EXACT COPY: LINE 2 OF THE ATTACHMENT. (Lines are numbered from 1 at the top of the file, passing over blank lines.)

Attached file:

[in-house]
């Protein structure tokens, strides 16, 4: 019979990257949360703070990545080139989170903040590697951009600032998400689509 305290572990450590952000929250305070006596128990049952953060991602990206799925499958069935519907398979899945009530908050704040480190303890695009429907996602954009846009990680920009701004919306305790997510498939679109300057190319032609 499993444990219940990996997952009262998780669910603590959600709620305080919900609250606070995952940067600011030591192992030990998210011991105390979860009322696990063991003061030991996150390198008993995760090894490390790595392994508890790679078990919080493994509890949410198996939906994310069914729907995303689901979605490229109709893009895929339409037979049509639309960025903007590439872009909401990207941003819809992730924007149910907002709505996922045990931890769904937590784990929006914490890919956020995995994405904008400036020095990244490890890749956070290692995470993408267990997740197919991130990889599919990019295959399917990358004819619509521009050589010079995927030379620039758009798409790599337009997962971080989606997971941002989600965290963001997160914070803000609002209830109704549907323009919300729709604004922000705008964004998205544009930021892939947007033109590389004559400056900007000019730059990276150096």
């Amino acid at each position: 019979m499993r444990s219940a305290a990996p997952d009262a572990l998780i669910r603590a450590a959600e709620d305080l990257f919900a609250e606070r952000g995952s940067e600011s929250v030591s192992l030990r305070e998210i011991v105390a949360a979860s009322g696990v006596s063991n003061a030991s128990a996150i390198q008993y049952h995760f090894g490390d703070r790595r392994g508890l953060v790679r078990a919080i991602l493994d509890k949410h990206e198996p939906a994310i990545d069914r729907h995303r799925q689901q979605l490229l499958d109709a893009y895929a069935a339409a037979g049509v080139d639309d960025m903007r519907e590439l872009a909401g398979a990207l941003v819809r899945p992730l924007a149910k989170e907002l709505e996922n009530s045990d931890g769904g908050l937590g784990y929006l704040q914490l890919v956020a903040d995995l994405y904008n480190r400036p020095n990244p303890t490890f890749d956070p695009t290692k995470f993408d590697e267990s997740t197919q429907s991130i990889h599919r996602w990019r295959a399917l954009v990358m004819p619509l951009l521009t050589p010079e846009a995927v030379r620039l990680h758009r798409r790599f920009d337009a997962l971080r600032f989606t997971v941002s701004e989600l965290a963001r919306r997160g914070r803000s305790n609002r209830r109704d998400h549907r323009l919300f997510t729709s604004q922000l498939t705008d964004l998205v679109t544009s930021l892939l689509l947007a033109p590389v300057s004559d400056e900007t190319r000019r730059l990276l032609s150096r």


């Protein structure tokens, strides 16, 4: 019979990257949360703070990545080139989170903040590697951009600032998400689509 305290572990450590952000929250305070006596128990049952953060991602990206799925499958069935519907398979899945009530908050704040480190303890695009429907996602954009846009990680920009701004919306305790997510498939679109300057190319032609 499993444990219940990996997952009262998780669910603590959600709620305080919900609250606070995952940067600011030591192992030990998210011991105390979860009322696990063991003061030991996150390198008993995760090894490390790595392994508890790679078990919080493994509890949410198996939906994310069914729907995303689901979605490229109709893009895929339409037979049509639309960025903007590439872009909401990207941003819809992730924007149910907002709505996922045990931890769904937590784990929006914490890919956020995995994405904008400036020095990244490890890749956070290692995470993408267990997740197919991130990889599919990019295959399917990358004819619509521009050589010079995927030379620039758009798409790599337009997962971080989606997971941002989600965290963001997160914070803000609002209830109704549907323009919300729709604004922000705008964004998205544009930021892939947007033109590389004559400056900007000019730059990276150096």